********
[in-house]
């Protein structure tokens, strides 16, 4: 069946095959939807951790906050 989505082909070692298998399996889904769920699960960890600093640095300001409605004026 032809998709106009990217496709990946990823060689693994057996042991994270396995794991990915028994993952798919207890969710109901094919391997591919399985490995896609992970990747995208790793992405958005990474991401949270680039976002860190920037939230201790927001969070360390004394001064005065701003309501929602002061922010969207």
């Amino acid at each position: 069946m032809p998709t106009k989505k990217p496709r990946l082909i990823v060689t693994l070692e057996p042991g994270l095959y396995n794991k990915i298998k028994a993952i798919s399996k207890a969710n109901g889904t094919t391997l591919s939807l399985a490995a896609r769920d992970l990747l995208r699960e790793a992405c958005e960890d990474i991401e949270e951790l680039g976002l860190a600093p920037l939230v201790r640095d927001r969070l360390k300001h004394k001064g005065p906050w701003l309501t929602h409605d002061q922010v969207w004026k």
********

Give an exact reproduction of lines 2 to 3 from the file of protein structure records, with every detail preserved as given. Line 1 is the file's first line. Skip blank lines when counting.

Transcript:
């Protein structure tokens, strides 16, 4: 069946095959939807951790906050 989505082909070692298998399996889904769920699960960890600093640095300001409605004026 032809998709106009990217496709990946990823060689693994057996042991994270396995794991990915028994993952798919207890969710109901094919391997591919399985490995896609992970990747995208790793992405958005990474991401949270680039976002860190920037939230201790927001969070360390004394001064005065701003309501929602002061922010969207």
């Amino acid at each position: 069946m032809p998709t106009k989505k990217p496709r990946l082909i990823v060689t693994l070692e057996p042991g994270l095959y396995n794991k990915i298998k028994a993952i798919s399996k207890a969710n109901g889904t094919t391997l591919s939807l399985a490995a896609r769920d992970l990747l995208r699960e790793a992405c958005e960890d990474i991401e949270e951790l680039g976002l860190a600093p920037l939230v201790r640095d927001r969070l360390k300001h004394k001064g005065p906050w701003l309501t929602h409605d002061q922010v969207w004026k």